Sunday, September 12, 2010
Singing Opera in Journalism Class
It was an unexpected thought or conclusion – and the entire class had missed it. Being unexpected is one of the attributes of ideas that are “made to stick.”
I have one of those journalism stories, too.
I took my first journalism course – Introductory News Reporting (J 51, as we called it) – in my sophomore year. The instructor was relatively young for the faculty at that time – somewhere around 40. There were stories that he had been in the military, and there were stories he had been a Jesuit priest. Both could have been true.
We all knew that something would be different about this class when he gave us a week to memorize the Associated Press Style Book. And we were expected to have it for every class. After that week, he gave us our first in-class assignment: write a news article from our “Assignment Jonesville” workbook.
And then he said: “You have your style books with you, and the dictionary is right here. All the facts are in the assignment. Just so you know, if you make a style error, it’s an automatic F. Same thing for a misspelled word. And for a factual error. You can now start.”
Shock set in immediately. Then came the second shock.
He started doing calisthenics. Side-straddle hops (jumping jacks). Push-ups. When he finished, he started singing. Opera. (And he wasn’t bad.) Then back to calisthenics.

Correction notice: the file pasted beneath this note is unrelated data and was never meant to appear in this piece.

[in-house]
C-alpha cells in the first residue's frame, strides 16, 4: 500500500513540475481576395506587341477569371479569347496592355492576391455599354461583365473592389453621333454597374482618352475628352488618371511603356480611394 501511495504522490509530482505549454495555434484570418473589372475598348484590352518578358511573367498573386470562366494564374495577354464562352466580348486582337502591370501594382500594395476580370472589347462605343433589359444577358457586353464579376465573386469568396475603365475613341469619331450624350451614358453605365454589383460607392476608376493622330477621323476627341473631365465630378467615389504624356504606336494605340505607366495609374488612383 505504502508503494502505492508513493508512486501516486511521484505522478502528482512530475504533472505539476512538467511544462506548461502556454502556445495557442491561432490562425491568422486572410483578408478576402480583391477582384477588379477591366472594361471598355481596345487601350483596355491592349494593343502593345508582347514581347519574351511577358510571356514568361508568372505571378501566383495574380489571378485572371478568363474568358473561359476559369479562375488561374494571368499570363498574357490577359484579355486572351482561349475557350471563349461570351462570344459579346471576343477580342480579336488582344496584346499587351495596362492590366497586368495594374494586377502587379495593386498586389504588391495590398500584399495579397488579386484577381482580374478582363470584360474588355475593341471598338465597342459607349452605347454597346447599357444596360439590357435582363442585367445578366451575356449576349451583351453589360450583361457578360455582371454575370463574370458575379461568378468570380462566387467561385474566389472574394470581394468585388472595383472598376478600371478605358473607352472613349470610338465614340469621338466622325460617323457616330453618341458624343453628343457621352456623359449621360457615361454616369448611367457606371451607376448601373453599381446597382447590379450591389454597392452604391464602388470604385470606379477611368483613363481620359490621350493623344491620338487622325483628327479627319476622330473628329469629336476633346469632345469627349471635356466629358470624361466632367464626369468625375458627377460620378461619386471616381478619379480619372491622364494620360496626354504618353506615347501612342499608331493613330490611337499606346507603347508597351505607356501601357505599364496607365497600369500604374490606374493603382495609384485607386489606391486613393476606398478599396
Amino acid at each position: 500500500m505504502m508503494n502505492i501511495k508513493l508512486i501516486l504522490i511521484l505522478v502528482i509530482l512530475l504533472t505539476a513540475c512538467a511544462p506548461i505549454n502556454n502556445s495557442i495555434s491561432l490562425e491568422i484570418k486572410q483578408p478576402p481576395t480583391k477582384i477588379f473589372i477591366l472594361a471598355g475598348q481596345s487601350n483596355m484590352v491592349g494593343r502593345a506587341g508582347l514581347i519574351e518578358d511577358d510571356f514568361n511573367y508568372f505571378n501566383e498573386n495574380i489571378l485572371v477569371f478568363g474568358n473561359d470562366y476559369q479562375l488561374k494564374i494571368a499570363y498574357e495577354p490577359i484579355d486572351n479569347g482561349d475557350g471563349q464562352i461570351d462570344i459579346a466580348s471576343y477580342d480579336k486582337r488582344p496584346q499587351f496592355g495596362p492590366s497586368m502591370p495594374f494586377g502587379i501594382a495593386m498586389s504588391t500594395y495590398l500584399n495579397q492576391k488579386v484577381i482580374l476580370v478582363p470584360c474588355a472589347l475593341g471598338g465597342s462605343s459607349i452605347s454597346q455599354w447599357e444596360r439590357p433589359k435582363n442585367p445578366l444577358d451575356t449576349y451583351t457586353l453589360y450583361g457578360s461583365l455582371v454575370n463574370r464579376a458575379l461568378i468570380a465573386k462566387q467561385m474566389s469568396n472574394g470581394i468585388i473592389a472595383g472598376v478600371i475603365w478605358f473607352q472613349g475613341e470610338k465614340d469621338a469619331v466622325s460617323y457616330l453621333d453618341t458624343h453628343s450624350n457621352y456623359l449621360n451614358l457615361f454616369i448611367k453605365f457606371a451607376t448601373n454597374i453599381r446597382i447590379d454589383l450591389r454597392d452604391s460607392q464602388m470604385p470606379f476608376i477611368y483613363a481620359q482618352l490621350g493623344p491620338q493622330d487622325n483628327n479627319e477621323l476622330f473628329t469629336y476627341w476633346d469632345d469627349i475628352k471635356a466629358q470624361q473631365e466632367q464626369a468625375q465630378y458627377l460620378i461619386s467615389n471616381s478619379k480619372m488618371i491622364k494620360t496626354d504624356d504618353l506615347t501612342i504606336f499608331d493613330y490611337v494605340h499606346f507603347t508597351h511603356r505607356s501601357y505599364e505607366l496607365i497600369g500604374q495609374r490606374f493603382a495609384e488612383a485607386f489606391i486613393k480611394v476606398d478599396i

To say that the class was rattled would be an understatement. Every one of us was convinced we had fallen into the hands of a lunatic. And we had – a lunatic for writing accuracy. A lunatic for writing properly. A lunatic for learning how to do your work in a noisy, distracting newsroom. A lunatic for teaching you how to work under tight deadlines and do it accurately in the middle of chaos.
It worked. Well, it worked for some of us. But the end of the semester, 70 percent of the class was gone, most having transferred over to advertising (I'm making no moral judgments here). I stayed. I took the second journalism course with him, and a history of journalism course, and two independent studies. After that first year, he was moved from teaching the introductory courses – the Journalism School grew alarmed at how many people were switching majors. But the quality of student journalism skyrocketed.
What I learned stuck. And a lot of it still sticks, 40 years later. I can often block out the entire world to get writing done.
And all because a teacher chose an unexpected way to help us learn. the Heath brothers, I think, would smile.
Over at the High Calling Blogs, Laura Boggess has started a discussion on Made to Stick. You can find last week’s discussion on the concept of “simple” here. This weeks's discussion is on "unexpected," so take a look at Laura's post, "Unexpected Journey."